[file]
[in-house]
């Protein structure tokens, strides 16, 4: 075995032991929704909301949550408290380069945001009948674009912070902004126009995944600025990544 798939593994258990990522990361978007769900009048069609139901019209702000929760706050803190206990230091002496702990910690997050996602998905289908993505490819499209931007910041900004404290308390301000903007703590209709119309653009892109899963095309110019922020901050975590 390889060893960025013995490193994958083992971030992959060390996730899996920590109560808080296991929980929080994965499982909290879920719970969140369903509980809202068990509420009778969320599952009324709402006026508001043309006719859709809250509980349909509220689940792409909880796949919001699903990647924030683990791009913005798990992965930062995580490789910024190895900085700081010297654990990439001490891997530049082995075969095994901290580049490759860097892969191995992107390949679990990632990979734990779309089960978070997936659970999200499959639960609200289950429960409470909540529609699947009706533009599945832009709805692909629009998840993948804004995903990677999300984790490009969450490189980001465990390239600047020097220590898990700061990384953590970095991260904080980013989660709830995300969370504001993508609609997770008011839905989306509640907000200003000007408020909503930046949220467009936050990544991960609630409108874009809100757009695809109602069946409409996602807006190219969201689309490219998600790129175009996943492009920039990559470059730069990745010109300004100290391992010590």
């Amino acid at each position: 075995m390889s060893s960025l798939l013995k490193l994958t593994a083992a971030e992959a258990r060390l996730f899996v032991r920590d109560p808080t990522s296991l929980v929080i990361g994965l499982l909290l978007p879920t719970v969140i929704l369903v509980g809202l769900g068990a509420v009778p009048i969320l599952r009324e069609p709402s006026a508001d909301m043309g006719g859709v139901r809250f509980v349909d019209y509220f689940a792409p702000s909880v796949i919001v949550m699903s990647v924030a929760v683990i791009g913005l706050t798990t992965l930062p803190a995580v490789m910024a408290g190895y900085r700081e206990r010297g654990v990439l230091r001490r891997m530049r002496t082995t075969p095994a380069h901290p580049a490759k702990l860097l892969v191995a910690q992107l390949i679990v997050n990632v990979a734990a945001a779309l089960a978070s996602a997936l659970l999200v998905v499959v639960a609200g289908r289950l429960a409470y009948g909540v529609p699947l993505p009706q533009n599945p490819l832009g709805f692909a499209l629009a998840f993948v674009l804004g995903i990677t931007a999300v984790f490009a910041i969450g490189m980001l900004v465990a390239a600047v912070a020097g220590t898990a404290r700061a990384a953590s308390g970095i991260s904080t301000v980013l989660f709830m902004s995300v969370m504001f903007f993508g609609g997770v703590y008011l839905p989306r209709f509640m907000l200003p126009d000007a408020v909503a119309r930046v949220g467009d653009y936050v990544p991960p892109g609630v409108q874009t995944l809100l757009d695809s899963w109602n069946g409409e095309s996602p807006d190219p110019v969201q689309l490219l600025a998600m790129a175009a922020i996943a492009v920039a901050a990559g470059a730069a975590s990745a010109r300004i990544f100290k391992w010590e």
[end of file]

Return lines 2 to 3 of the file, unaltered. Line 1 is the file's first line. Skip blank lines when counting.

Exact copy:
């Protein structure tokens, strides 16, 4: 075995032991929704909301949550408290380069945001009948674009912070902004126009995944600025990544 798939593994258990990522990361978007769900009048069609139901019209702000929760706050803190206990230091002496702990910690997050996602998905289908993505490819499209931007910041900004404290308390301000903007703590209709119309653009892109899963095309110019922020901050975590 390889060893960025013995490193994958083992971030992959060390996730899996920590109560808080296991929980929080994965499982909290879920719970969140369903509980809202068990509420009778969320599952009324709402006026508001043309006719859709809250509980349909509220689940792409909880796949919001699903990647924030683990791009913005798990992965930062995580490789910024190895900085700081010297654990990439001490891997530049082995075969095994901290580049490759860097892969191995992107390949679990990632990979734990779309089960978070997936659970999200499959639960609200289950429960409470909540529609699947009706533009599945832009709805692909629009998840993948804004995903990677999300984790490009969450490189980001465990390239600047020097220590898990700061990384953590970095991260904080980013989660709830995300969370504001993508609609997770008011839905989306509640907000200003000007408020909503930046949220467009936050990544991960609630409108874009809100757009695809109602069946409409996602807006190219969201689309490219998600790129175009996943492009920039990559470059730069990745010109300004100290391992010590």
């Amino acid at each position: 075995m390889s060893s960025l798939l013995k490193l994958t593994a083992a971030e992959a258990r060390l996730f899996v032991r920590d109560p808080t990522s296991l929980v929080i990361g994965l499982l909290l978007p879920t719970v969140i929704l369903v509980g809202l769900g068990a509420v009778p009048i969320l599952r009324e069609p709402s006026a508001d909301m043309g006719g859709v139901r809250f509980v349909d019209y509220f689940a792409p702000s909880v796949i919001v949550m699903s990647v924030a929760v683990i791009g913005l706050t798990t992965l930062p803190a995580v490789m910024a408290g190895y900085r700081e206990r010297g654990v990439l230091r001490r891997m530049r002496t082995t075969p095994a380069h901290p580049a490759k702990l860097l892969v191995a910690q992107l390949i679990v997050n990632v990979a734990a945001a779309l089960a978070s996602a997936l659970l999200v998905v499959v639960a609200g289908r289950l429960a409470y009948g909540v529609p699947l993505p009706q533009n599945p490819l832009g709805f692909a499209l629009a998840f993948v674009l804004g995903i990677t931007a999300v984790f490009a910041i969450g490189m980001l900004v465990a390239a600047v912070a020097g220590t898990a404290r700061a990384a953590s308390g970095i991260s904080t301000v980013l989660f709830m902004s995300v969370m504001f903007f993508g609609g997770v703590y008011l839905p989306r209709f509640m907000l200003p126009d000007a408020v909503a119309r930046v949220g467009d653009y936050v990544p991960p892109g609630v409108q874009t995944l809100l757009d695809s899963w109602n069946g409409e095309s996602p807006d190219p110019v969201q689309l490219l600025a998600m790129a175009a922020i996943a492009v920039a901050a990559g470059a730069a975590s990745a010109r300004i990544f100290k391992w010590e």